Cardinal Ratzinger On Europe's Crisis of Culture (Part 1 of 4)
"Excludes God From the Public Conscience"
SUBIACO, Italy, JULY 26, 2005 (Zenit) - Here is a translation of the lecture given in Italian by Cardinal Joseph Ratzinger, now Benedict XIV, in the convent of Saint Scholastica in Subiaco, Italy, the day before Pope John Paul II died.
This lecture took place April 1, when he received the St. Benedict Award for the promotion of life and the family in Europe.
Part 2 of this lecture will appear Thursday.
* * *
We are living in a time of great dangers and great opportunities for man and the world; a time which is also of great responsibility for us all. During the past century man's possibilities and his dominion over matter grew by truly unthinkable measures. However, his power to dispose of the world has been such as to allow his capacity for destruction to reach dimensions which at times horrify us. In this connection, the threat of terrorism comes spontaneously to mind, this new war without boundaries or fronts.
The fear that it might soon get a hold of nuclear or biological weapons is not unfounded, and has made it necessary for lawful states to adopt internal security systems similar to those that previously existed only in dictatorships. The feeling remains, nevertheless, that, in reality, all these precautions are not enough, as a global control is neither possible nor desirable.
Less visible, but no less disquieting, are the possibilities of self-manipulation that man has acquired. He has plumbed the depths of being, has deciphered the components of the human being, and is now capable, so to speak, of constructing man himself, who thus no longer comes into the world as a gift of the Creator, but as a product of our action, a product that, therefore, can also be selected according to the exigencies established by ourselves.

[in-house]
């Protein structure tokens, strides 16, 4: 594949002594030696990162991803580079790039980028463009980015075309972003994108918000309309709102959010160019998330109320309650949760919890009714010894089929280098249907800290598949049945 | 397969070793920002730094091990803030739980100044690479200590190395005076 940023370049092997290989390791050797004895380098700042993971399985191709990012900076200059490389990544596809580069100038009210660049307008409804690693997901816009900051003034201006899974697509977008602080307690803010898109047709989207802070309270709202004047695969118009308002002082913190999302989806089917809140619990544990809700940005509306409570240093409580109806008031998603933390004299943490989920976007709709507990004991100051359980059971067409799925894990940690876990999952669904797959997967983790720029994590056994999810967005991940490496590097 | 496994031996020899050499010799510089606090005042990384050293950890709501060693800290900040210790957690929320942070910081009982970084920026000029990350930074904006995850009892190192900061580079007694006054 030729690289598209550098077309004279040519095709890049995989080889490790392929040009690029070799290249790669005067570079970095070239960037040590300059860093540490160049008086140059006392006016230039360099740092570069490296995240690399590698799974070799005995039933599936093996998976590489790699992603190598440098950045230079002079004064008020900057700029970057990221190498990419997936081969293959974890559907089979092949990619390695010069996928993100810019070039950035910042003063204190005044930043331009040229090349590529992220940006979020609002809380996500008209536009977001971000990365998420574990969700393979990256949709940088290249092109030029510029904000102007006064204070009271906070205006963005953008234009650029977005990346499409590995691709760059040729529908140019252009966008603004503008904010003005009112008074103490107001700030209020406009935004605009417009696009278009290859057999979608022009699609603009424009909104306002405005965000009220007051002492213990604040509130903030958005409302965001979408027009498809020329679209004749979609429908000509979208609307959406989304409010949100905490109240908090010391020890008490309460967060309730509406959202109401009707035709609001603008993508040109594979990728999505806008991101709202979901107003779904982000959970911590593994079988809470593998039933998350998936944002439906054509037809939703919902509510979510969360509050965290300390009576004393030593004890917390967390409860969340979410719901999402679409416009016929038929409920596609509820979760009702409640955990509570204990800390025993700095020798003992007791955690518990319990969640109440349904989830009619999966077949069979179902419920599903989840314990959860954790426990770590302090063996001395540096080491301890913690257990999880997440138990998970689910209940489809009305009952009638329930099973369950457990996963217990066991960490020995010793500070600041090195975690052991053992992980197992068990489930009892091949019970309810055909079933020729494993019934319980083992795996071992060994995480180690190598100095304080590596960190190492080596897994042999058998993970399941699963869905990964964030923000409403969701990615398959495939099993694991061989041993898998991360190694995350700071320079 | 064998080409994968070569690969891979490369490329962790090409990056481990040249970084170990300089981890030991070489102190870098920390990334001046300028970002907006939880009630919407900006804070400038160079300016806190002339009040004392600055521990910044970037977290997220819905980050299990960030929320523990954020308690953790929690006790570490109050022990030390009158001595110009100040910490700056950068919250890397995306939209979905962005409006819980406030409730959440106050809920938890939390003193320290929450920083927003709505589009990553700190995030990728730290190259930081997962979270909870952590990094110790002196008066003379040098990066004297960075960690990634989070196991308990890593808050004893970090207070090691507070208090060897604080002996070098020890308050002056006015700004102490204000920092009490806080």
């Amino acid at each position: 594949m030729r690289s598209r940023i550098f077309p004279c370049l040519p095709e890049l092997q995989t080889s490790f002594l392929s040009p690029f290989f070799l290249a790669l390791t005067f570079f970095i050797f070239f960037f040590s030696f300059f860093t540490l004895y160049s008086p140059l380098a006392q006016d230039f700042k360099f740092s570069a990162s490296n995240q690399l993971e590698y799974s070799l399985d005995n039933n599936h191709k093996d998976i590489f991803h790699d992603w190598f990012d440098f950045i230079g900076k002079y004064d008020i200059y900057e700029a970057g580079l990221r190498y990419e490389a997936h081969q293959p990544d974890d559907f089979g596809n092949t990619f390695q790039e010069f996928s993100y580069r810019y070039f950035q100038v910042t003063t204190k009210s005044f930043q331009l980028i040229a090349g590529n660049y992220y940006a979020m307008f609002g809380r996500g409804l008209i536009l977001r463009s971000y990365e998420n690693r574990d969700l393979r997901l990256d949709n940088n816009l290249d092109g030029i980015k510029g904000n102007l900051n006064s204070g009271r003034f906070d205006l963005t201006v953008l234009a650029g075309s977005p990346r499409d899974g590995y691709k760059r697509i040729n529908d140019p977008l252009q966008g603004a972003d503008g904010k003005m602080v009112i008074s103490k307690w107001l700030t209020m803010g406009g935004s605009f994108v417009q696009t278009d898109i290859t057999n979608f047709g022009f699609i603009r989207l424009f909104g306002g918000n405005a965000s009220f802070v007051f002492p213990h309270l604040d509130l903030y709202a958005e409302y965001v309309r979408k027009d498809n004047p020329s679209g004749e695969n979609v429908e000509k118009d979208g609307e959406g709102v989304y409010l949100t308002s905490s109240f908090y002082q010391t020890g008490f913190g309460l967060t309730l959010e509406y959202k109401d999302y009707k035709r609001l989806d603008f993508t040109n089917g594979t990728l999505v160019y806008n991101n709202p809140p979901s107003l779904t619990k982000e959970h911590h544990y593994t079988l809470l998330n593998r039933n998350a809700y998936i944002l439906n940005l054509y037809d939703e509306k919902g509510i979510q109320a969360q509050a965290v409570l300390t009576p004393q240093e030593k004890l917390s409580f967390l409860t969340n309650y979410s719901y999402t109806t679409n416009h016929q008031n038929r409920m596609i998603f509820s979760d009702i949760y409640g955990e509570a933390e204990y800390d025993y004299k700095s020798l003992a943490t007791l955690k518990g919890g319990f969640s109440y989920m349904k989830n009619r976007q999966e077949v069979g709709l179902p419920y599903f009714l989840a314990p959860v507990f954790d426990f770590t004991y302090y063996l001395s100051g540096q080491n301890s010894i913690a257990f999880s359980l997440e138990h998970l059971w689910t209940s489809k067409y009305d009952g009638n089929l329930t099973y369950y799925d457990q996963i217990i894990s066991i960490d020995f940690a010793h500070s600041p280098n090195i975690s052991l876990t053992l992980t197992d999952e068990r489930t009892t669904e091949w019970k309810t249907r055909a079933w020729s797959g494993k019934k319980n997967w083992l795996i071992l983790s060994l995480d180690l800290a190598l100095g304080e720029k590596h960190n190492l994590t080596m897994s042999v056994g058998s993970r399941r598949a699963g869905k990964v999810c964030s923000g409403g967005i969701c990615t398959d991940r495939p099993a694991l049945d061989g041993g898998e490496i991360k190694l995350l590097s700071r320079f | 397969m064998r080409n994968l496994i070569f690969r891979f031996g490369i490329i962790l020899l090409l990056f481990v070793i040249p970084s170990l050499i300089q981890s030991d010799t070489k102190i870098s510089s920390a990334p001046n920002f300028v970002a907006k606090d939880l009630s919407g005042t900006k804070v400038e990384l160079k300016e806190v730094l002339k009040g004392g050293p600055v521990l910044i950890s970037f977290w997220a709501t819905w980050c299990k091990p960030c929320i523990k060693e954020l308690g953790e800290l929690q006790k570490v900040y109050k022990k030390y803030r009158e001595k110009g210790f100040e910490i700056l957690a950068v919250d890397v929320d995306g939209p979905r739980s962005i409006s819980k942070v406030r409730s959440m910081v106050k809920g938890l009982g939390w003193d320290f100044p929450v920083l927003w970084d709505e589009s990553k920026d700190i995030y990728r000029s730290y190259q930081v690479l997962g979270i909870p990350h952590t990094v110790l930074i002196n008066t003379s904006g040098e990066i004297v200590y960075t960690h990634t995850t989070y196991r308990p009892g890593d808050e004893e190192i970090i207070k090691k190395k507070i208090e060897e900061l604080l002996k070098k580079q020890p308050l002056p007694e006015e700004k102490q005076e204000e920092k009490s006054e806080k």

Thus, the splendor of being an image of God no longer shines over man, which is what confers on him his dignity and inviolability, and he is left only to the power of his own human capacities. He is no more than the image of man -- of what man?
To this are added the great global problems: inequality in the distribution of the goods of the earth, growing poverty, and the more threatening impoverishment and exhaustion of the earth and its resources, hunger, sicknesses that threaten the whole world and the clash of cultures.
All this shows that the growth of our possibilities has not been matched by a comparable development of our moral energy. Moral strength has not grown together with the development of science; rather, it has diminished, because the technical mentality relegates morality to the subjective realm, while we have need, precisely, of a public morality, a morality that is able to respond to the threats that weigh down on the existence of us all. The real and gravest danger in these times lies, precisely, in this imbalance between technical possibilities and moral energy.
The security we need as a precondition of our freedom and our dignity cannot come, in the last analysis, from technical systems of control, but can, specifically, spring only from man's moral strength: Whenever the latter is lacking or is insufficient, the power man has will be transformed increasingly into a power of destruction.
A new moralism
It is true that a new moralism exists today whose key words are justice, peace and conservation of creation -- words that call for essential moral values of which we are in real need. But this moralism remains vague and thus slides, almost inevitably, into the political-party sphere. It is above all a dictum addressed to others, and too little a personal duty of our daily life. In fact, what does justice mean? Who defines it? What serves towards peace?
Over the last decades we have amply seen in our streets and squares how pacifism can deviate toward a destructive anarchism and terrorism. The political moralism of the 70s, the roots of which are anything but dead, was a moralism that succeeded in attracting even young people full of ideals. But it was a moralism with a mistaken direction, in as much as it was deprived of serene rationality and because, in the last analysis, it placed the political utopia above the dignity of the individual man, showing itself even capable of arriving at contempt for man in the name of great objectives.